Sunday, August 17, 2014

Echo House brings preservation questions to surface

Echo House brings preservation questions to surface
Posted: August 16, 2014 - 11:37pm

Echo House sits at the heart of Lincolnville and has become the center of a community struggle.

The now dilapidated, boarded-up building on the corner of Dr. Martin Luther King Jr. Avenue and DeHaven Street used to house a nursing home and community center, but it has been an eyesore for decades, left to decay with its roof tiles removed.

Members of St. Paul AME Church across the street want to have the building demolished because they need parking, the Rev. Ron Rawls said. Others don’t want the piece of community history to go under.

The debate over the future of Echo House has centered on whether the building’s poor condition and the church’s need outweigh the preservation value of a piece of Lincolnville’s history, which no one seems to be in a position to renovate.

And it’s not an easy answer.

“It’s clearly in horrible condition,” said Sue Agresta, a Lincolnville resident and Lift Up Linolnville president. “ ... It hasn’t been used in half of its existence.”

But the building also is part of black history, and was a gift of Dr. Andrew Anderson, one of Henry Flagler’s friends, said historian David Nolan. It also belonged to Rosalie Gordon-Mills, the first black woman to seek public office in St. Augustine. Her desire was for it to be fixed, he said.

A building’s preservation value has many facets, and one is about heart.

“If it embodies part of the soul of the community, which that does,” Nolan said.

Members of the Historical Architectural Review Board face making the final decision.

The issue has been tabled a few times, and the next time the certificate of demolition is up for vote is on Thursday. HARB can continue the decision again, but Rawls could demand a yes-or-no answer.

Several people who live in the community provided their take on the building. A few said Echo House is an eyesore now, but they would like to see it fixed up.

Nykol Smith, co-owner of a food store and boutique at the Corner Market in Lincolnville, said if she had to choose between the building and the church, she’d pick the church. She would like some of the building saved if feasible.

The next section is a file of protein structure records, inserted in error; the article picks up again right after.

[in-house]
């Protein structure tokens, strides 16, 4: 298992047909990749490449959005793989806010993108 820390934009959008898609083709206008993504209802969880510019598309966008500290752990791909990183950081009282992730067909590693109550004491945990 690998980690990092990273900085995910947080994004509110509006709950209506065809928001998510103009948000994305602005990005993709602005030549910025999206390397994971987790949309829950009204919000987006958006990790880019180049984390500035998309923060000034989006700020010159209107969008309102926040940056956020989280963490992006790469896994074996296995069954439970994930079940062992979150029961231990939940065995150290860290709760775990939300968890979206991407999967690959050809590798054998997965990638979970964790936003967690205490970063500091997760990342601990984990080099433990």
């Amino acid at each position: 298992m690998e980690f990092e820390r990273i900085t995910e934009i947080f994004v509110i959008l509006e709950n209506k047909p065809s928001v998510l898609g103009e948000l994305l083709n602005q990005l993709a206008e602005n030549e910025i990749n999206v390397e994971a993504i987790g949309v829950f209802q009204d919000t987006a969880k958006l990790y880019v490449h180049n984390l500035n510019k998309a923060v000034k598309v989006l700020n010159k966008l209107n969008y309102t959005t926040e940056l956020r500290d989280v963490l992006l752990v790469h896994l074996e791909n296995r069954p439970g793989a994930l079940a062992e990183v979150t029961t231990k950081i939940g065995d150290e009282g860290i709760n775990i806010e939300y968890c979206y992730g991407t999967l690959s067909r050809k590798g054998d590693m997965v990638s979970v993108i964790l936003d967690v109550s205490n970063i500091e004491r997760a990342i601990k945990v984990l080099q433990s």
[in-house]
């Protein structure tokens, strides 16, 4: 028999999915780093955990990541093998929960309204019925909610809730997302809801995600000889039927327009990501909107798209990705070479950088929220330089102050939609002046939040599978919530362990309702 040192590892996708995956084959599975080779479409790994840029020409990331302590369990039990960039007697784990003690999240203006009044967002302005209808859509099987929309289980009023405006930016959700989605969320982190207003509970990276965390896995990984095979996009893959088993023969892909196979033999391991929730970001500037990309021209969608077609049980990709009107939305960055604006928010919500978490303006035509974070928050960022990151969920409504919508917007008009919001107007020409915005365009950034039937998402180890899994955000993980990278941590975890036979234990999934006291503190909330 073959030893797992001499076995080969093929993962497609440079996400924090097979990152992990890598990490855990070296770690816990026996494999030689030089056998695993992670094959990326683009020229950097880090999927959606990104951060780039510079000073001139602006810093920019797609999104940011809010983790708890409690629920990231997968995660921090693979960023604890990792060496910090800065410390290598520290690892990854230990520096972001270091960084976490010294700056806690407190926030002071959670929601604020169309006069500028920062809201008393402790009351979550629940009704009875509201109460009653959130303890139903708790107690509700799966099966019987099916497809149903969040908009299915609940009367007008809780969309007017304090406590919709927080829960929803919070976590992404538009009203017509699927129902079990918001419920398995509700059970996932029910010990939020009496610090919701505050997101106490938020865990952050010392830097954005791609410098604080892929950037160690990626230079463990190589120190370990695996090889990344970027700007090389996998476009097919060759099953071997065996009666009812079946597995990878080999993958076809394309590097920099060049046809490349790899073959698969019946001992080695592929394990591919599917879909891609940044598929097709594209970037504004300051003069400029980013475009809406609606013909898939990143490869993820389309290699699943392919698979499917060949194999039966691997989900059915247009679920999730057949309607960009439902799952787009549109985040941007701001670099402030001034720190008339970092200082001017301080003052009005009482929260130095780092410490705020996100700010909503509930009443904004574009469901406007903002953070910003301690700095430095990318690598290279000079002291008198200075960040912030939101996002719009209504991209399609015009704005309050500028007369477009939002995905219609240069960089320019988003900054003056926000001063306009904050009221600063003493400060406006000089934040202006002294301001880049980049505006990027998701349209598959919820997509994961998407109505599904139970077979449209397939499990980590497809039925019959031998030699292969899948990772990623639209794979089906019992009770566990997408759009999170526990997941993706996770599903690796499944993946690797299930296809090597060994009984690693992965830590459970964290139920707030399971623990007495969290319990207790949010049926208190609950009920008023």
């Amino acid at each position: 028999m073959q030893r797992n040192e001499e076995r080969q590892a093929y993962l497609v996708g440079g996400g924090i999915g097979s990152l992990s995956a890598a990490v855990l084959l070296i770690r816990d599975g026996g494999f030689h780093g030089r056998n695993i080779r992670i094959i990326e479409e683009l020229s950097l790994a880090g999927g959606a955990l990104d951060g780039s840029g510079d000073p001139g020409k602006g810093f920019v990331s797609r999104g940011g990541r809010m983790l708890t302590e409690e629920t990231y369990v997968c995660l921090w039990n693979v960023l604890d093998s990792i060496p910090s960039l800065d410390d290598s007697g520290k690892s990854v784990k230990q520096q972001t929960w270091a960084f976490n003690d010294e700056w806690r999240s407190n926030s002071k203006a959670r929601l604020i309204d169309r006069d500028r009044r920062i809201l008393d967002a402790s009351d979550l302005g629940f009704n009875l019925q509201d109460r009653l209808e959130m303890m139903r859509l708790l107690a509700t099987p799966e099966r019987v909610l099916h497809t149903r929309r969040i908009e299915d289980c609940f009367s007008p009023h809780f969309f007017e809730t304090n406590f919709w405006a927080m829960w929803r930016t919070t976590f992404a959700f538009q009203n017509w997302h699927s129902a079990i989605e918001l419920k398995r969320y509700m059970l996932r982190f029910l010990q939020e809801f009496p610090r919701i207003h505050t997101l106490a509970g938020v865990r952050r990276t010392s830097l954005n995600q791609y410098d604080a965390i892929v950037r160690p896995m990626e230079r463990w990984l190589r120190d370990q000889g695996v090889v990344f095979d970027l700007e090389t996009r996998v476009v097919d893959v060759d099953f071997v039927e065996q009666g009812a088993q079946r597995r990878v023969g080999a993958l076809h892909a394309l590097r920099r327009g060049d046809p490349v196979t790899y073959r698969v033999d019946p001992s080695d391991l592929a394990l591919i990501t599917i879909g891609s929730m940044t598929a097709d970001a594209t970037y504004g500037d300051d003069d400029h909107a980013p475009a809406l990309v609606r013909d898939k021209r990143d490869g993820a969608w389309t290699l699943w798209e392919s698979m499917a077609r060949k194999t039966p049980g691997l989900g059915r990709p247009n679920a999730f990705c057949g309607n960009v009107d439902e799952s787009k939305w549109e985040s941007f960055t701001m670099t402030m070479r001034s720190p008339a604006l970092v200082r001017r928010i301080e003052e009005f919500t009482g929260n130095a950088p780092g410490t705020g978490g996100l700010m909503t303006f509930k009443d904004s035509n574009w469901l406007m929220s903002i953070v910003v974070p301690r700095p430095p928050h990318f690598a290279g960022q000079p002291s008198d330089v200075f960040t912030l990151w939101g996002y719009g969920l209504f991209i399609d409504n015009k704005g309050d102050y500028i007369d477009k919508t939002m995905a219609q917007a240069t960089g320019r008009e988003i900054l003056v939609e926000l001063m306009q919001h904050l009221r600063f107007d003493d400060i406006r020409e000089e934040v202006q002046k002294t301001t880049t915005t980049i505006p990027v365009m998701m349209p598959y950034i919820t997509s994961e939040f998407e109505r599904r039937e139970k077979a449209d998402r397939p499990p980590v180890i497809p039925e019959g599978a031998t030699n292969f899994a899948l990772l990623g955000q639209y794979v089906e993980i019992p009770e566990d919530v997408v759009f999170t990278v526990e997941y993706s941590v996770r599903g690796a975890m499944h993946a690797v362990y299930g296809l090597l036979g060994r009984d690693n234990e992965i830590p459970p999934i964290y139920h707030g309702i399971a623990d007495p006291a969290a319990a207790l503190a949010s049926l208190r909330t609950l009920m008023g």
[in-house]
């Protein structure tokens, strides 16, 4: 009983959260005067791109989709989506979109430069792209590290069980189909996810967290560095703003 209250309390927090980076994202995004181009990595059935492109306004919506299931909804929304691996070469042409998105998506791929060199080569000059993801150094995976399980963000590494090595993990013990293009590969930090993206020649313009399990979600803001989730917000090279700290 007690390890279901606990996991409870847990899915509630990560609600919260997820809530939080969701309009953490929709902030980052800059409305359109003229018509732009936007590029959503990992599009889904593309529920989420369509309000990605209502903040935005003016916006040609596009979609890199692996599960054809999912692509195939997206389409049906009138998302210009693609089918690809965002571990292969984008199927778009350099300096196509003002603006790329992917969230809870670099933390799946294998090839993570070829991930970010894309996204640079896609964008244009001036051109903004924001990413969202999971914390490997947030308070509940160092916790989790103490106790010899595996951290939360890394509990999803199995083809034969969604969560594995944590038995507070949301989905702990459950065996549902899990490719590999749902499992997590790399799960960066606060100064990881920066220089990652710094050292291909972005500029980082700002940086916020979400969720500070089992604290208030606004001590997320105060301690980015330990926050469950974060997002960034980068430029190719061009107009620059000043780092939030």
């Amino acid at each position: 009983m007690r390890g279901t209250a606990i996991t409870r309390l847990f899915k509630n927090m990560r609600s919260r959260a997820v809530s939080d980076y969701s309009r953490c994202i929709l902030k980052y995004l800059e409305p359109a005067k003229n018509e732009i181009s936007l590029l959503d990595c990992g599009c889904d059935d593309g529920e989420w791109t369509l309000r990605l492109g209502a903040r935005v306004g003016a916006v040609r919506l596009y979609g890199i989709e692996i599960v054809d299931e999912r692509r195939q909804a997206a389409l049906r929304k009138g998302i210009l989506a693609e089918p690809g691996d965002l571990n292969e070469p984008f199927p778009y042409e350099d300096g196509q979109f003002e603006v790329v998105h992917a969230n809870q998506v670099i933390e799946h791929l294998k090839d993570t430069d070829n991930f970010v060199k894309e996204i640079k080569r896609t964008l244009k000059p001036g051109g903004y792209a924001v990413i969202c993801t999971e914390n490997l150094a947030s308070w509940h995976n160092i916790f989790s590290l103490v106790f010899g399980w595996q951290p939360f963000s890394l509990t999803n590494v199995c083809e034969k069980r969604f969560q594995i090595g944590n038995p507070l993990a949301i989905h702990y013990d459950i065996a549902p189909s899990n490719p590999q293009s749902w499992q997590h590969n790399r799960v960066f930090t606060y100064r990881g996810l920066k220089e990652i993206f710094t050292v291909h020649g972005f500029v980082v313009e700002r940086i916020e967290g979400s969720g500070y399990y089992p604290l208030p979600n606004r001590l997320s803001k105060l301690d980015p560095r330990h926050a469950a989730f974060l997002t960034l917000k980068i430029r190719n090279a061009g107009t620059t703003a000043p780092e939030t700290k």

Al Greco, who also lives in Lincolnville, said he would like to see it fixed up because it fits in with the neighborhood.

“Now, it’s kind of an eyesore,” he said.

But for Rawls and his church, about $1 million is too much to pay to revive the structure. That’s about the estimate given by a contractor who assessed the building.

When St. Paul AME got control of the property, they planned to renovate the building and use it for the St. Paul School of Excellence, which operates on the church property.

That proved to be too costly, and a change in the church’s parking situation prompted Rawls’ decision to seek a full demolition instead of a partial demolition. Members of the congregation aren’t able to park across the street as much as they used to, and other opportunities for parking have not surfaced.

After concerns were raised, Rawls offered a compromise that would keep one section of the building. The property will have a playground either way, he said. He is still willing to make the compromise.

Rawls said preserving the building was not his primary goals. His eyes were on the school.

But the decision is not in his hands.

What makes integrity

One part of the process is a report by Jenny Wolfe, St. Augustine’s historic preservation and special projects planner. She reports to HARB on her findings.

Wolfe, who was still preparing her latest report on the issue, said Echo House is one of the only Mediterranean Revival-style buildings remaining in the area.

The building’s history also makes it valuable. It’s associated with Dr. Anderson, who donated money for the purpose of having it built.

The building also operated at one time for segregated African-American services, which tells of social history.

The criteria when evaluating a building’s value are established by the National Park Service, Wolfe said. The “Seven Aspects of Integrity” are materials, workmanship, location, setting, association to historical events or people, design and feeling (the sense of place that a building contributes).